1) they invest in fixed assets in an amount exceeding 600 million dinars (approximately $11 million), and

2) during the investment period employ at least 100 additional employees.

Companies that do not meet the requirements for the 10-year exemption still may use an investment tax credit that permits a reduction in tax due equal to 20% of the amount invested in fixed assets for the respective tax period. This reduction may not exceed 50% of the total tax liability. If not used entirely in the course of one year, this tax credit can be carried forward for up to 10 years.

A number of sectors (agriculture, production of yarn and fabrics, garment manufacture, leather processing, production of base metals and standard metal products, production of any sort of machinery, electronic goods, medical instruments, or motor vehicles, recycling, and video production) may obtain a tax credit in the amount of 80% of investments made in fixed assets, with the unused portion carried forward up to 10 years. Small enterprises outside of these sectors may receive tax credits equal to 40% of the amount invested in fixed assets in the current year (credit cannot exceed 70% of the total tax liability).

In addition, the tax law offers incentives for employing new workers. An employer that employs new workers is entitled to a tax reduction equal to 100% of the gross salary. This tax credit is available for two years from the date of employment of new workers, provided that employment is not reduced during that period.

The tax law also provides for accelerated depreciation of fixed assets, tax exemptions for concession-related investments, exemptions from social insurance contributions, income tax credits, and customs duty exemptions for certain goods and equipment imports.

In addition, in July 2008 the Government expanded its 2006 investment incentives. The GoS will refund 25% of investments to each greenfield investor that invests at least €200 million and creates 1,000 jobs in the automobile, electronics, information and telecommunications technology industries. These funds are available through 2010.

Right to Private Ownership and Establishment

Private entities can freely establish, acquire and dispose of interests in business enterprises. Private companies compete equally with public enterprises in the market, and in access to credit, supplies and licenses. However, the Public Procurement Law adopted in December 2008 gives preference to domestic suppliers over foreign companies in public purchases if a foreign company’s offer is not more than 20% better than the domestic offer (in price and other scored characteristics).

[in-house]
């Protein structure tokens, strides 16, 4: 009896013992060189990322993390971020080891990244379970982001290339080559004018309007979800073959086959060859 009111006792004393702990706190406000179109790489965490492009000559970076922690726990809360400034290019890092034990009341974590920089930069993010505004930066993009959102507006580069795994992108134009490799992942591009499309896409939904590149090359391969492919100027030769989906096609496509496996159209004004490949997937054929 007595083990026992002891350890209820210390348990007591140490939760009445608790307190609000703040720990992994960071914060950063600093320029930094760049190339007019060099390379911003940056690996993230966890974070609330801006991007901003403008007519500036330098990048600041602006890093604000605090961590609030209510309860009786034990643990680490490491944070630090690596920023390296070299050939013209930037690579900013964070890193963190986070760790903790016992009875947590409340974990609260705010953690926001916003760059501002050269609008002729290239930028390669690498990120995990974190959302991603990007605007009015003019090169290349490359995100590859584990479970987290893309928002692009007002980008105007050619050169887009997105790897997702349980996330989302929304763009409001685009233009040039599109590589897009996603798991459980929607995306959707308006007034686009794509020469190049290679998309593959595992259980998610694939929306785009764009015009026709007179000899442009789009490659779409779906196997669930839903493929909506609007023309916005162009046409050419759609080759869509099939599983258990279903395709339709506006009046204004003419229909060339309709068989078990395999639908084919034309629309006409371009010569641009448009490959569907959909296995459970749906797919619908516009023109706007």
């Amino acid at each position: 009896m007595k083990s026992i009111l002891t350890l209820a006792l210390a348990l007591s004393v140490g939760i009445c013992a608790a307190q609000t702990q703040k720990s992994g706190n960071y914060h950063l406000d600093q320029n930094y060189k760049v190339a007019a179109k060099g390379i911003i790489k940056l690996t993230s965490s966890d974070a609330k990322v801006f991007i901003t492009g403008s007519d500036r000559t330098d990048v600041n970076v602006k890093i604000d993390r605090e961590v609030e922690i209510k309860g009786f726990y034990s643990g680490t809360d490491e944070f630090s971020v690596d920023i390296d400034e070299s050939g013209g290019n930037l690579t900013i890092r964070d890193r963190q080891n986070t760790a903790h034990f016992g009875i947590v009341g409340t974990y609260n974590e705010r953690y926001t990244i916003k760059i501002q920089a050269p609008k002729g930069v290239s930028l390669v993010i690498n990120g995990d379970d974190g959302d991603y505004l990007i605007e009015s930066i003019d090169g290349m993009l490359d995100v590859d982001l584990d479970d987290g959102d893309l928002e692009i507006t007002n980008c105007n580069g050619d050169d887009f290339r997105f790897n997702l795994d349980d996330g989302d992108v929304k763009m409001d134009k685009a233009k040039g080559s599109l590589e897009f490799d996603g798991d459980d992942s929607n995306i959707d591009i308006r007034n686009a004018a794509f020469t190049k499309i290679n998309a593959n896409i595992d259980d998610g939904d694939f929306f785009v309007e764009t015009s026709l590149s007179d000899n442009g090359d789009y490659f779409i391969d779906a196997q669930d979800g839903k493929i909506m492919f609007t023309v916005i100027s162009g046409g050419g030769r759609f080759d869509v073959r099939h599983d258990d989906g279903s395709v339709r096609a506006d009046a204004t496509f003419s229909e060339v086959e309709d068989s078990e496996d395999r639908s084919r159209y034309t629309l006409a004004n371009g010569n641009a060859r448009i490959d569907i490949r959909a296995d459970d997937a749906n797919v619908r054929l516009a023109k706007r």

Protection of Property Rights

According to the World Bank Doing Business 2010 report Serbia ranks 97th among 183 countries with 635 days needed to enforce a contract, while it ranks 105th with 111 days needed to register property. The property register exists in cadastre and in land books. Approximately 88% of all immovable property in Serbia has been registered with the cadastre, under the auspices of the ongoing WB project, while the remaining property should be registered by the end of 2010. The register of movable goods has existed in the Agency for Business Registers since 2005. Serbia has an adequate legal system to protect property.

2009 brought changes to real property laws, but failed to clarify several key issues. In August 2009, Serbia's parliament passed a Planning and Construction Law that focuses on zoning and urban planning, property rights on construction land, construction permitting procedures, and legalization of property titles. In addition, it envisions allowing current leaseholders of construction land to convert their lease and usage rights into ownership rights. The new law would require the land use rights holders to pay the difference between the acquisition price and a yet undetermined current market price to convert to ownership rights. As of January 1, 2010, the government had not yet enacted implementing regulations.

The proceeds from the conversion cost are to be shared equally between local government budgets and a “national restitution fund”; however, Serbia has failed to enact a restitution law addressing how property nationalized under the Socialist Federal Republic of Yugoslavia will be compensated. Approximately 78,000 restitution claims have been filed by domestic and international claimants. Serbia needs a clear and transparent restitution law to clarify and resolve land ownership issues.

In December 2005, Serbia adopted a Law on Mortgages that allows banks to issue mortgages on buildings under construction. The previous law did not permit the registration of unfinished buildings in land registries, making the securing of loans during construction difficult.
Following adoption of these laws Serbia has seen strong growth in housing loans from almost zero to over $2.7 billion by the end of September 2009.

Serbia is making progress on Intellectual Property Rights (IPR) protection with a legal framework in place and with improved state control over pirated goods. The estimated rate of software piracy rate dropped by 6% in 2008 to the overall rate of 74% giving Serbia a 6th place ranking of countries with the most improved piracy rate, according to the Business Software Alliance Global Software Piracy Study issued May 2009. http://global.bsa.org/globalpiracy2008/studies/studybrief.pdf.

Serbia adheres to several key international agreements on IPR. Serbia is a WIPO member and signatory to all key agreements administered by WIPO. Protection for patents, copyrights, trademarks, semiconductor chip layout design, geographical indications and designs is adequate. The Law on Copyright and Related Rights, the Law on Trademarks, the Law on Legal Protection of Designs, the Law on Protection of Integrated Circuit Topographies and Law on Geographical Indications were all updated in 2009 and the Law on Patents was most recently amended in December 2006. All of these laws are compliant with the WTO Trade-Related Aspect of Intellectual Property Rights (TRIPS)agreement. Serbia does not have an Optical Disc Law to combat DVD, CD and software piracy.